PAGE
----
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Professor Werner Publishes Work on Digital Tutoring Best Practices

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Courtney L. Werner (right) and co-author Diana Awad Scrocco (left) pose at the joint meeting of the International Writing Centers Association and the National Conference on Peer Tutoring in Writing.

How can students get writing support when they can’t get to campus? As COVID-19 swept through the U.S., this became a central question for tutoring services across higher education. Courtney L. Werner, Ph.D., assistant professor of English—whose research focuses on digital composition and writing center studies—has been investigating best practices in these online environments. This semester, Werner co-authored an article, “Tutor Talk, Netspeak, and Student Speak: Enhancing Online Conferences,” published in the peer-reviewed Praxis: A Writing Center Journal addressing these concerns.

The article, co-authored by Diana Awad Scrocco, Ph.D., associate professor of English at Youngstown State University, is a part of the journal’s issue on “Language and Learning in the Writing Center,” and investigates the affordances and constraints of synchronous writing tutorials. Werner and Awad Scrocco analyze synchronous online consultation transcripts from one writing center to evaluate consultation patterns and arcs, approaches to teaching and tutoring, and the role of digital language—also called “netspeak”—in tutors’ feedback.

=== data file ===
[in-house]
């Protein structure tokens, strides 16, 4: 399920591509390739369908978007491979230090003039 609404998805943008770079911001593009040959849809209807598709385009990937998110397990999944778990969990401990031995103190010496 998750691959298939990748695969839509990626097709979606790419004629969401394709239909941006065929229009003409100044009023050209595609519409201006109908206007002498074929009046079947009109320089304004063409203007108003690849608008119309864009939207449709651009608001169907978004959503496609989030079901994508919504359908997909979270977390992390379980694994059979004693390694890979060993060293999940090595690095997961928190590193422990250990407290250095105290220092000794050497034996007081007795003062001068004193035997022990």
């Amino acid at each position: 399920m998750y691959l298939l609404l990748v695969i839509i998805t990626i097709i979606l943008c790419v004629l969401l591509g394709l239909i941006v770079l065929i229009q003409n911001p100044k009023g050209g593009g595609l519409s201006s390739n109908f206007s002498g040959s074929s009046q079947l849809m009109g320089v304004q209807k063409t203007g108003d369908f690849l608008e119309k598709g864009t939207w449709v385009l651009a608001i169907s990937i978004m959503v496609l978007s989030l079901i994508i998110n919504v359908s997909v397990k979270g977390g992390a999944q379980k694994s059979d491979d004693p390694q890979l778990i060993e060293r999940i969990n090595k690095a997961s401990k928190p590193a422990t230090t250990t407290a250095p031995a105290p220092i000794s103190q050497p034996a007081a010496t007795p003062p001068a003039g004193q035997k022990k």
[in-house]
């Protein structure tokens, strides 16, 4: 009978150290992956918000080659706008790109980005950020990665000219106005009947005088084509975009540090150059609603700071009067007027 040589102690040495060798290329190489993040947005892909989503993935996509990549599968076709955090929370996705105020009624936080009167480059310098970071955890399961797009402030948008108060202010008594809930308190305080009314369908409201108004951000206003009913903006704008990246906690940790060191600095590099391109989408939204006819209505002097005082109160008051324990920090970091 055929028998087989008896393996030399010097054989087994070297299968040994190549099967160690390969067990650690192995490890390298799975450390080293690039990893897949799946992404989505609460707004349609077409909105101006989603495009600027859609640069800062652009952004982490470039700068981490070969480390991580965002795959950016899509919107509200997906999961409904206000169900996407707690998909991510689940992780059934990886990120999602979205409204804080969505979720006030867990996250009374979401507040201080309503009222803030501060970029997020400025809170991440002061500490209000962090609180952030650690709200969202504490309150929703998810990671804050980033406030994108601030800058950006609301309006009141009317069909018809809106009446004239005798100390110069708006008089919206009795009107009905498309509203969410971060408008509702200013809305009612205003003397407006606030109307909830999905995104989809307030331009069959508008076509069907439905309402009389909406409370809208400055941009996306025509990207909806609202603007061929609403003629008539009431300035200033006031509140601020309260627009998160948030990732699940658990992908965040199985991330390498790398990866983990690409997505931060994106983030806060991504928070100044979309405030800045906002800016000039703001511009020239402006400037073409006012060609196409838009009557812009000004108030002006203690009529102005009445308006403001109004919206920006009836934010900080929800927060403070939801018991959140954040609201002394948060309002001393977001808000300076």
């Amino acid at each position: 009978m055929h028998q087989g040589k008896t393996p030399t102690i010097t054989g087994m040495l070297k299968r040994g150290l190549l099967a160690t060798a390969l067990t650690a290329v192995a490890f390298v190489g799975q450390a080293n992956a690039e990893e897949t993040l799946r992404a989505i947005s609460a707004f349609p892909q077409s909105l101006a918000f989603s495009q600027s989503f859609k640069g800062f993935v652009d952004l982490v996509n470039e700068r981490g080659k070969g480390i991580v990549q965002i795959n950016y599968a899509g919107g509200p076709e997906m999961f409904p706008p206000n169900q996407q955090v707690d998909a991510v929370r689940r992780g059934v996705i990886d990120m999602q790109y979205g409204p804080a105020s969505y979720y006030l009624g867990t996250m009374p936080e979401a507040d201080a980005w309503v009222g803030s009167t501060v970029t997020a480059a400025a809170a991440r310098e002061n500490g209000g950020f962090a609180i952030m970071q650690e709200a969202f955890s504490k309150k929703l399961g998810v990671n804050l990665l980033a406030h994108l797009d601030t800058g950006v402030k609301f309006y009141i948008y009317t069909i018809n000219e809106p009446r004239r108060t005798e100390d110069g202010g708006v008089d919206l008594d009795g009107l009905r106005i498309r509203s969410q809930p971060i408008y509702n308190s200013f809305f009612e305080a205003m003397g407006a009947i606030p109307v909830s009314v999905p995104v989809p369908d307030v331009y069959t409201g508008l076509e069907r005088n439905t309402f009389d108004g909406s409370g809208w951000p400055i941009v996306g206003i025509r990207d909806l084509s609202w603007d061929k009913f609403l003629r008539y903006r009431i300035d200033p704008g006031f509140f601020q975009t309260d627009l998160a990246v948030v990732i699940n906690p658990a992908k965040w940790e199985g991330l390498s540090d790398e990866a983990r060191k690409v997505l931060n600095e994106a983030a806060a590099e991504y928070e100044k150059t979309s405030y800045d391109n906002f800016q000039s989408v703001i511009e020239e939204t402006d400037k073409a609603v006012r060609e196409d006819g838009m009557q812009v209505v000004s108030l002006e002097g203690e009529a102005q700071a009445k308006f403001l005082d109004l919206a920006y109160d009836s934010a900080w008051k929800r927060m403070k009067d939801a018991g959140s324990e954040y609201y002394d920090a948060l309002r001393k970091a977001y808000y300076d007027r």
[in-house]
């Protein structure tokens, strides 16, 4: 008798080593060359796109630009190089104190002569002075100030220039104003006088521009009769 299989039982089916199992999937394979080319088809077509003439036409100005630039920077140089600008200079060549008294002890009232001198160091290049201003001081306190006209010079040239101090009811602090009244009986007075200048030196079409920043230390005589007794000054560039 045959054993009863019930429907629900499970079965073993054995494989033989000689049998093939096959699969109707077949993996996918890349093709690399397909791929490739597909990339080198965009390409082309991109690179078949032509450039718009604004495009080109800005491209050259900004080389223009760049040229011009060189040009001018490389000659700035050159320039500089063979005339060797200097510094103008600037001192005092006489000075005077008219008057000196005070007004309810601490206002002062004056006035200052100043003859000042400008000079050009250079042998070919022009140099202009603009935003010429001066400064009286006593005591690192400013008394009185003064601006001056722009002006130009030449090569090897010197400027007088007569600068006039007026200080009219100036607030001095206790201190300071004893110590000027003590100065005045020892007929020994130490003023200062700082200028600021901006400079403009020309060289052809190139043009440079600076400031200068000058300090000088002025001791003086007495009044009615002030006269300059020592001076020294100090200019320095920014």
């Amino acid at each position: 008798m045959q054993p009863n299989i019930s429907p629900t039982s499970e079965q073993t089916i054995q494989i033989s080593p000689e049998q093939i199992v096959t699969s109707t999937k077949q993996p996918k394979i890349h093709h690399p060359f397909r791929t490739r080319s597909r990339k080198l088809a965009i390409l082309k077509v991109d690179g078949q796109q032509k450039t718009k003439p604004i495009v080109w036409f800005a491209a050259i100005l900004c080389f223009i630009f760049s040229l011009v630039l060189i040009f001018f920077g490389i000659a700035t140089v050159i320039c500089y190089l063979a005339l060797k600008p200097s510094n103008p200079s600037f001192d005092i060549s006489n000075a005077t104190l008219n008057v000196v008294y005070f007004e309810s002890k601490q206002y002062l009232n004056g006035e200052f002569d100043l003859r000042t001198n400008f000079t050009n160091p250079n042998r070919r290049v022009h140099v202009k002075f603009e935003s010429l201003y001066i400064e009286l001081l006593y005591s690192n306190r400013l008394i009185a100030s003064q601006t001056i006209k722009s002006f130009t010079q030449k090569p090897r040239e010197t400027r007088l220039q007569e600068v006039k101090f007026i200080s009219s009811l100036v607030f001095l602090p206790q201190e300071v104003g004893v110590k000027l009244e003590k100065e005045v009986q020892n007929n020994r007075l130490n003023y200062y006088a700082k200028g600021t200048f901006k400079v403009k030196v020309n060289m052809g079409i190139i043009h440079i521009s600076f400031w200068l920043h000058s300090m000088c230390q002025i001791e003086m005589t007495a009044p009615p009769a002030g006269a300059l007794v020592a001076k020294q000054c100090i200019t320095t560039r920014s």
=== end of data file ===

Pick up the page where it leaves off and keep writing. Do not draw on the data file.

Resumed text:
The transcripts lead Werner and Awad Scrocco to argue that tutors can effectively use synchronous tutoring to meet the needs of diverse student populations, but these consultations are most effective when tutors thoughtfully utilize some of the best practices of face-to-face tutoring. One finding suggests that tutors can engage student writers by using soliciting and reacting techniques common in writing center practices.

They also suggest that while using netspeak can potentially establish common linguistic ground with writers, tutors should be aware of the disadvantages of using an informal tone and non-academic language in chat consultations; indeed, they argue that student writers sometimes benefit from reading tutors’ chat feedback in Edited Academic Discourse.

Werner and Awad Scrocco believe their research can have a significant impact on tutor training: they encourage writing center administrators to review synchronous tutoring transcripts with their staff to articulate what is, and is not, working and to craft strategies for meeting the need of their specific student bodies.

Werner and Awad Scrocco first presented their research for peer feedback at the joint meeting of the International Writing Centers Association and the National Conference on Peer Tutors in Writing in November 2019. After a successful presentation, their manuscript was accepted for publication in December 2019 and published in June 2020.